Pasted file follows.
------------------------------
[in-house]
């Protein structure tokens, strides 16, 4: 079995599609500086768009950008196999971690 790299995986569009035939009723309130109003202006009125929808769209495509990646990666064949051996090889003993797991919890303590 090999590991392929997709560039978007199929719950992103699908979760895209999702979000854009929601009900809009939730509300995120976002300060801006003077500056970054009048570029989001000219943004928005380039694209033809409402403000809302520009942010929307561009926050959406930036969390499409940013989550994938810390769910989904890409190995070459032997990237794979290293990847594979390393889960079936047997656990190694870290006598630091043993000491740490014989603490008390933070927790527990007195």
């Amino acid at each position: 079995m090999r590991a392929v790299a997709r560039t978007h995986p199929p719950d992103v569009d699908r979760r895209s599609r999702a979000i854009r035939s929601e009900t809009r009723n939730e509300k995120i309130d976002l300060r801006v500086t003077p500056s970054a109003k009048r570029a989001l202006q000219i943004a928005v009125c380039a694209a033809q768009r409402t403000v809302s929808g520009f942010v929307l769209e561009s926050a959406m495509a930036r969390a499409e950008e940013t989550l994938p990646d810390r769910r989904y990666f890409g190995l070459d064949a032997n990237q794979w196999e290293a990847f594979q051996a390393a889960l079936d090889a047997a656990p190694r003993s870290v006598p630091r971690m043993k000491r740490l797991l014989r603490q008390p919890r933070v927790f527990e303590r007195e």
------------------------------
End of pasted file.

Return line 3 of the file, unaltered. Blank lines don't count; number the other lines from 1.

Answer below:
């Amino acid at each position: 079995m090999r590991a392929v790299a997709r560039t978007h995986p199929p719950d992103v569009d699908r979760r895209s599609r999702a979000i854009r035939s929601e009900t809009r009723n939730e509300k995120i309130d976002l300060r801006v500086t003077p500056s970054a109003k009048r570029a989001l202006q000219i943004a928005v009125c380039a694209a033809q768009r409402t403000v809302s929808g520009f942010v929307l769209e561009s926050a959406m495509a930036r969390a499409e950008e940013t989550l994938p990646d810390r769910r989904y990666f890409g190995l070459d064949a032997n990237q794979w196999e290293a990847f594979q051996a390393a889960l079936d090889a047997a656990p190694r003993s870290v006598p630091r971690m043993k000491r740490l797991l014989r603490q008390p919890r933070v927790f527990e303590r007195e």